With Le Festin de l’araignée (The Spider’s Feast), Albert Roussel created one of the most richly colourful ballet scores of the 20th century – a brilliantly orchestrated ballet-pantomime in which the microcosm of insects becomes an ironic mirror image of human life. The premiere of the impressionistic, shimmering masterpiece on 3 April 1913 was Roussel’s first great success – no wonder that the former student of Vincent d’Indy soon created a version for the concert hall that Sir Simon Rattle has placed at the beginning of this concert.
Following this, Daniel Stabrawa, 1st Concertmaster of the Berliner Philharmoniker, plays the second violin concerto by his countryman Karol Szymanowski, considered among the greatest creative talents of Polish music history of the 20th century. The work, in which the rich texture of the orchestra part provides a virtually kaleidoscopic diversity of timbres due to the use of constantly changing instrumental groups, is influenced by the folklore music traditions of the High Tatra, which are inextricably combined with Szymanowski’s own composing.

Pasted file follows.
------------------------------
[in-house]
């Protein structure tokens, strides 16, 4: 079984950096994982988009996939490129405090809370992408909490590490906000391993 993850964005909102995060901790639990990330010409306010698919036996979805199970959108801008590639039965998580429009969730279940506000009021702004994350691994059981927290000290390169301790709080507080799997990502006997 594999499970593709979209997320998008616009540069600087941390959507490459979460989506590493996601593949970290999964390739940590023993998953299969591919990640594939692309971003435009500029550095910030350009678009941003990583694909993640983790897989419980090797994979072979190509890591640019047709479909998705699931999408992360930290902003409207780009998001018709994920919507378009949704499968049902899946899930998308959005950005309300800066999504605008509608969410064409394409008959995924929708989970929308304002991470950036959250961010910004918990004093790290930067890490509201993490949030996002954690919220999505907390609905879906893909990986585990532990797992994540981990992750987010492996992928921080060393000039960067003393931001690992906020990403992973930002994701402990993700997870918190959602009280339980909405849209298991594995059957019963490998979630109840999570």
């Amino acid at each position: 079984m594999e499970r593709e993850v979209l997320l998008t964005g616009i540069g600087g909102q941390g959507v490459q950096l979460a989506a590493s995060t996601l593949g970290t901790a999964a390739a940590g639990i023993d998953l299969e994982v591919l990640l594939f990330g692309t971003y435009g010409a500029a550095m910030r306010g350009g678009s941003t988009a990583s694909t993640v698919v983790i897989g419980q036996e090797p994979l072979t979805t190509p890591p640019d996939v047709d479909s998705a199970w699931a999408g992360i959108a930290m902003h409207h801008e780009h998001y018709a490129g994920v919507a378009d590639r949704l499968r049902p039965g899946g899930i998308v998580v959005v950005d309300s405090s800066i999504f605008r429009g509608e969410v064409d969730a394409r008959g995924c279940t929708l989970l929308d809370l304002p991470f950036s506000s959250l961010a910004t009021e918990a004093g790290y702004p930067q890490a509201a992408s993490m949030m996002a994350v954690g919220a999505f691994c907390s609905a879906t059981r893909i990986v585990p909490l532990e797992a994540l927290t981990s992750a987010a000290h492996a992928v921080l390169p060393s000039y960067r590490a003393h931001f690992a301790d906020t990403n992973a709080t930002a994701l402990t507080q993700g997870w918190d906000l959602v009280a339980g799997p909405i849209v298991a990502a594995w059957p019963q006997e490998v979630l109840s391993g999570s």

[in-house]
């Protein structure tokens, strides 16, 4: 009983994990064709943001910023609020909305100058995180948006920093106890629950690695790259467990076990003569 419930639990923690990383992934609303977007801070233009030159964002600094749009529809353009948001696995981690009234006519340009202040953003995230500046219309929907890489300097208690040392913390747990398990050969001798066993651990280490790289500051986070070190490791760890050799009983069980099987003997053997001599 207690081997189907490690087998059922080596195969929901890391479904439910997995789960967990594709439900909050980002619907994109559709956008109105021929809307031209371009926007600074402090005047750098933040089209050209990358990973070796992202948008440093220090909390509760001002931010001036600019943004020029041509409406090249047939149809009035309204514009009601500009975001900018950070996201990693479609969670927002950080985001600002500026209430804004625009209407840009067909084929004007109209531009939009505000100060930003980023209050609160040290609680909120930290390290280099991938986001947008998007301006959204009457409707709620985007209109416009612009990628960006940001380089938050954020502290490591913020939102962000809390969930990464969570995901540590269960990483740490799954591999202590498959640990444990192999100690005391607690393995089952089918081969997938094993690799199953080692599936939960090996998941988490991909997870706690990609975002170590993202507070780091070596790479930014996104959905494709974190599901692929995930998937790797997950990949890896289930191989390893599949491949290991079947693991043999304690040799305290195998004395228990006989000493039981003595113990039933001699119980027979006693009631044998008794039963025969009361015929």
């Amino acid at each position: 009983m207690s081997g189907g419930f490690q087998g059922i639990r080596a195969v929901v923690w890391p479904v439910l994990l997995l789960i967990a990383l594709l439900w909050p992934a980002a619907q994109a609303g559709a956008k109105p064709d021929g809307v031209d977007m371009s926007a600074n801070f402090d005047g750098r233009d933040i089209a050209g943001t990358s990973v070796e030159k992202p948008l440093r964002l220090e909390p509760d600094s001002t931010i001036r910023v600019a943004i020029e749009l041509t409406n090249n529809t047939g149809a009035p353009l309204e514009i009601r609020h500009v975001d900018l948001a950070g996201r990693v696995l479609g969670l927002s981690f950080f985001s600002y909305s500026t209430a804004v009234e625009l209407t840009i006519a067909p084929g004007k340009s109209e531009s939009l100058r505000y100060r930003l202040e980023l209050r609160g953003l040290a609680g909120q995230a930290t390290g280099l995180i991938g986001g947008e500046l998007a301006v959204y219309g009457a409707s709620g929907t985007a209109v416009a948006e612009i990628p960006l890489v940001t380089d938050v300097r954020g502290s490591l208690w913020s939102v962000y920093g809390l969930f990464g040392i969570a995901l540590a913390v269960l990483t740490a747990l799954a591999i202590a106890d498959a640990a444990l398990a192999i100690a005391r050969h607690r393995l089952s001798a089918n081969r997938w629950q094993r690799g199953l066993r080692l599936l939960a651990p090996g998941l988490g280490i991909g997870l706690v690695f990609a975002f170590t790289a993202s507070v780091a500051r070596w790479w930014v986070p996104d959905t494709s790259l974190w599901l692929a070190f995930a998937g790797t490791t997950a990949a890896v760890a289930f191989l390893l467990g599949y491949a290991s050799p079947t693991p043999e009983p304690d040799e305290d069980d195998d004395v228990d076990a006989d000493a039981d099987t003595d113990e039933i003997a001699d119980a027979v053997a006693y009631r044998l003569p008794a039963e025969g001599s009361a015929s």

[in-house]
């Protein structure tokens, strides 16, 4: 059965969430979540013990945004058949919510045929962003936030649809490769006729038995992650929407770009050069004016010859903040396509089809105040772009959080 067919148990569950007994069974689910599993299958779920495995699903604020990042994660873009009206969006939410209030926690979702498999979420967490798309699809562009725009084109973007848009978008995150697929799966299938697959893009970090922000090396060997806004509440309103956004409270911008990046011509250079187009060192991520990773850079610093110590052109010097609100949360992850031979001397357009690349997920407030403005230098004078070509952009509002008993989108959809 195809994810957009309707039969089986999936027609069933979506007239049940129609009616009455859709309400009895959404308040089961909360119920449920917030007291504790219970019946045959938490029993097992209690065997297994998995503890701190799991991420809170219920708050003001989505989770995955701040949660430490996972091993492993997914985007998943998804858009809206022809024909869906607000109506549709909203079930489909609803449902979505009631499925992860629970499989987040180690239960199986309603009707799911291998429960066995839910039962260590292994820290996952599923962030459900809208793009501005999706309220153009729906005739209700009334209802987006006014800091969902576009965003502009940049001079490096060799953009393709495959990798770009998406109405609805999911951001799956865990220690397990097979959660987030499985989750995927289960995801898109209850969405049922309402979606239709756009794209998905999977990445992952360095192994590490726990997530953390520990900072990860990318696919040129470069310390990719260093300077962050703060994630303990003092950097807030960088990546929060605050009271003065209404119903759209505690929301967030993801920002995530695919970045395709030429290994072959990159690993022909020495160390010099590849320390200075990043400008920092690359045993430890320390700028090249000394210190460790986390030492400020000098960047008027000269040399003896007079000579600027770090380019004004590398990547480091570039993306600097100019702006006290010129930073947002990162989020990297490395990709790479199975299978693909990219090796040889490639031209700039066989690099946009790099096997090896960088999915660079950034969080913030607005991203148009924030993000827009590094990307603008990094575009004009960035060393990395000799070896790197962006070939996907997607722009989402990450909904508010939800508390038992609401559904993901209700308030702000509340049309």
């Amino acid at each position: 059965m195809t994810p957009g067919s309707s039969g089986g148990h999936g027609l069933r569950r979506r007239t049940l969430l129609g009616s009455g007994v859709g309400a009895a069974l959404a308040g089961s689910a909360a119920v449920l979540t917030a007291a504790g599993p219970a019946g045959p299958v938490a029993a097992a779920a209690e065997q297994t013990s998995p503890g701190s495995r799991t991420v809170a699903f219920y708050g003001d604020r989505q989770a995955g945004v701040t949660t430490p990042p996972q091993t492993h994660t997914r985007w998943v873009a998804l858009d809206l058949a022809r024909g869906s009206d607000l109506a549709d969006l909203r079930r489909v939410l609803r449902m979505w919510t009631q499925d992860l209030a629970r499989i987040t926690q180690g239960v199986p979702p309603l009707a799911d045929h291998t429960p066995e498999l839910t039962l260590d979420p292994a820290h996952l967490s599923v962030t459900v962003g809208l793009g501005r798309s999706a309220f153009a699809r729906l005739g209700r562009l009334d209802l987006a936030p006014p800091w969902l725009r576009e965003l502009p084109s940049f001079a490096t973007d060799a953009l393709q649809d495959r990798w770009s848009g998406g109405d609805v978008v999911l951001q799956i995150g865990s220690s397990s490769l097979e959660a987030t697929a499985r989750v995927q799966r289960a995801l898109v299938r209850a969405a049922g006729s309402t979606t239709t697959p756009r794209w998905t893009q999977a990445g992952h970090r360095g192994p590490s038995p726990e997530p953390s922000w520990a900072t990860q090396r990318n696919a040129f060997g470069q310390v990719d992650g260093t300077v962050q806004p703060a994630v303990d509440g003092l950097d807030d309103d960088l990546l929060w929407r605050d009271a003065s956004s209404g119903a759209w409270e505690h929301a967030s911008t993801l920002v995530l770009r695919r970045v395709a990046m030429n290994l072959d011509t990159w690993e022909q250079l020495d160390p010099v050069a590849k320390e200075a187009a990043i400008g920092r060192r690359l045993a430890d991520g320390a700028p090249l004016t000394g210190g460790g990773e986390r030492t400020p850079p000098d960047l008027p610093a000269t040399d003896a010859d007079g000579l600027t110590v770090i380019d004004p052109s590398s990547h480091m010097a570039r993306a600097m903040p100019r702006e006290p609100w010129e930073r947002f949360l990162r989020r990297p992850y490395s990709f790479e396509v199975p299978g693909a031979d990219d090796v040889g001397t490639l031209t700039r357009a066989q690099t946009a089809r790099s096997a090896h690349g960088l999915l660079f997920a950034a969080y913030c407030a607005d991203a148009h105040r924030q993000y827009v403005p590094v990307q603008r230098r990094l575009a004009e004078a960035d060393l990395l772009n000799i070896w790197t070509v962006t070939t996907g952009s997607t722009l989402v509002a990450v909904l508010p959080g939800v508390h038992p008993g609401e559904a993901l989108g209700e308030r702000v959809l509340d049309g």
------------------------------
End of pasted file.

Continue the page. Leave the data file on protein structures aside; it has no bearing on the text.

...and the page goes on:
After the interval, Sir Simon presents a work that he introduced as his very own trademark during the 18 years he was in Birmingham, and that he conducted in Berlin for the first time in early November 1993: an arrangement of his own of Jean-Philippe Rameau’s last Tragédie lyrique Les Boréades, not premiered in concert until more than 200 years after it was composed. Rehearsals were held for the work, which Rameau composed at the age of 80 in the penultimate year of his life, and with the most prominent singers of the Paris Opéra of the time. But the premiere announced for the spring of 1764 did not materialise. The reasons for this could have been the libretto, which glorifies égalité and fraternité, as well as the extreme difficulties that the score offers, not only in the vocal parts.